Sempervivum: Color changing hens and chicks succulents

Sempervivum succulents are a great option when you’re looking for colorful, cold-hardy succulents. They even change colors at different times of the year 

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Sempervivum succulents (also known as “hens and chicks”) are quickly becoming one of my favorite succulent genera. The biggest perk is that they grow in my cold Utah climate! In fact, they’re generally more vibrant than other succulents during the winter.

When I first discovered Sempervivum plants, I wasn’t a huge fan because I thought the colors were boring–only reds and greens. But, thanks to the amazing selection offered by Mountain Crest Gardens, I’ve found that they actually come in quite a variety of colors, including blues, purples, pinks and even yellow!

This post shows a lot of colorful cold hardy Sempervivums and talks about why they change colors

As you spend more time with these “hens and chicks,” you’ll find that they’re really incredible plants. They propagate easily, and they’re tolerant of all kinds of problems (over-watering, under-watering, heat cold, etc) that would kill other succulents.

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These hens and chicks are amazing! They propagate easily, tolerate cold, and handle about anything!Click To Tweet

Sempervivum Color Changes

Another interesting aspect of Sempervivum succulents is their coloring. Many of them display some of their boldest colors toward the end of winter, and into early spring. In fact, they can change colors so dramatically that you almost wouldn’t recognize two Sempervivum plants as members of the same species!

Don’t believe me? Let me show you!

Mountain Crest Gardens sent me a few pairs of Sempervivums plants in various stages of color change. I was amazed at the difference!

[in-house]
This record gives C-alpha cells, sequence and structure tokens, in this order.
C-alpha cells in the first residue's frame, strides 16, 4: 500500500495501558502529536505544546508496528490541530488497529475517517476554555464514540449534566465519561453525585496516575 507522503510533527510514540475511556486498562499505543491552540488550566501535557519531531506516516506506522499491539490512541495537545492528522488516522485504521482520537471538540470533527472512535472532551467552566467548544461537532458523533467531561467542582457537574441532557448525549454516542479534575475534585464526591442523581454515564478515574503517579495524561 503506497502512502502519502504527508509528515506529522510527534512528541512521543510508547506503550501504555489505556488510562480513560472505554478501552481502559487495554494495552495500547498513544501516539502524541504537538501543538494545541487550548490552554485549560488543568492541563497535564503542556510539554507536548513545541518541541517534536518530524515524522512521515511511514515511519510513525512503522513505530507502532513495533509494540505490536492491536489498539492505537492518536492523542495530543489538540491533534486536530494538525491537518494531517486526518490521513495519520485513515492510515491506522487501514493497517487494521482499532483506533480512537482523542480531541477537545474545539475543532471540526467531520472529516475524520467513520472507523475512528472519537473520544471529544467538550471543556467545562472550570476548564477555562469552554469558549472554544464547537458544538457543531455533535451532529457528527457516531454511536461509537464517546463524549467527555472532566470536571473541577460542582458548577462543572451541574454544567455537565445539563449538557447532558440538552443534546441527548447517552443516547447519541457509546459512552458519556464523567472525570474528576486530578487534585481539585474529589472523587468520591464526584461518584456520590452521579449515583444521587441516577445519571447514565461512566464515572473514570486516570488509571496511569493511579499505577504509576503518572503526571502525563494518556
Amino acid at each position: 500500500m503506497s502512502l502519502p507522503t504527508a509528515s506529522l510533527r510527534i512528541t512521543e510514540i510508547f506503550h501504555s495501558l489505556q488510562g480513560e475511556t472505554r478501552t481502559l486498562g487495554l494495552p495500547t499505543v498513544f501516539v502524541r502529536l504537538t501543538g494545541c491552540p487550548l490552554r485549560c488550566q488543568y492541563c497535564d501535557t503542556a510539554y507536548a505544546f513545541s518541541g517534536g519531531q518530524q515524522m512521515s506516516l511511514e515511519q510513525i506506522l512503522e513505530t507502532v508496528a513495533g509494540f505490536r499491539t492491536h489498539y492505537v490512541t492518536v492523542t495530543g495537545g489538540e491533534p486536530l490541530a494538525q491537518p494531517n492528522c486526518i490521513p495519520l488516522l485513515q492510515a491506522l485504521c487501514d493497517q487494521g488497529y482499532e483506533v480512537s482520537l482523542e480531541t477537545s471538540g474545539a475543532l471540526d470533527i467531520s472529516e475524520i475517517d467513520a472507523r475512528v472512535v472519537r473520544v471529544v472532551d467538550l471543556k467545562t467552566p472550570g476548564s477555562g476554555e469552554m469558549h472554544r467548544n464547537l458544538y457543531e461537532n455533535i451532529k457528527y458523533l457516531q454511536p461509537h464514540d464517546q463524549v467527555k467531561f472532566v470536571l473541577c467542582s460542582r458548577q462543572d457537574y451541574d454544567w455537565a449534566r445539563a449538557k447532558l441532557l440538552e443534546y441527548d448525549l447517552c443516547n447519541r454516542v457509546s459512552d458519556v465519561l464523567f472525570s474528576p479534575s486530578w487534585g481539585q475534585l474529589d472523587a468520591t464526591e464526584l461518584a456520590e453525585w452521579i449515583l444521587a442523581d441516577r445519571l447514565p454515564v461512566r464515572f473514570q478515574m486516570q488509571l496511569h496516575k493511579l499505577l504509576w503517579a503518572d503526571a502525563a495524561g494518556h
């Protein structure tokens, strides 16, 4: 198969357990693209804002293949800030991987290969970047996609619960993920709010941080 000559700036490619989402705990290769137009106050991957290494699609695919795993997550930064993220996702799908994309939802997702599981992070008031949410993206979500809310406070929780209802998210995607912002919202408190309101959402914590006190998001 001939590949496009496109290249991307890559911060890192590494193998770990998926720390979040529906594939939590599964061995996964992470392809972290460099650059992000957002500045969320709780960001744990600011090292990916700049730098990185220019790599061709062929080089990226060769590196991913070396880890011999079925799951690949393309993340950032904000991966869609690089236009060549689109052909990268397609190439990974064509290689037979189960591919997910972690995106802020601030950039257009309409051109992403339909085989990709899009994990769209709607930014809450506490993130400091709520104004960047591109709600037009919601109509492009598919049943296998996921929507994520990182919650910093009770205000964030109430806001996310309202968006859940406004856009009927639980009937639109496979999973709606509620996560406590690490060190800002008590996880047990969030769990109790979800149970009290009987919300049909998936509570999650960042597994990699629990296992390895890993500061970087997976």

I’ve noticed these changes in my succulents before–but until I compared two of them side-by-side, I had no idea how different they could look.

Each pair of Sempervivum plants was labeled when I received it. However, some of the tags got mixed up as we were potting them, and we had to determine which plants paired together. It was a lot harder than I thought, but in the end we got it right.

Here are a few examples of two Semps of the same species, but in different colors.

To be totally honest, I’ve never been great at identifying specific succulent species–but as I worked to match these plants up with the right names, I discovered a few important characteristics to look for when identifying succulents, and Sempervivum plants in particular.

Leaf Shape and Texture

At first glance, all these hens and chicks seem to be the same shape right?

But when you look more closely, you’ll notice that some of the leaves are long and skinny while others are wider and less pointed.

You can also see some differences in the textures on the edges of the leaves. Some look almost furry, while others are smooth. Others look sharp and have small hooks along the edges.

Color Patterns

Different Sempervivum plants also display subtle variations in color patterns. In fact, “hens and chicks” that are in different color stages will follow different patterns in their colors. For example, on this Sempervivum ‘Ruby Heart’ you can see some red at the top of the leaf. When a Semp takes on more color,the color simply spreads further down the leaf.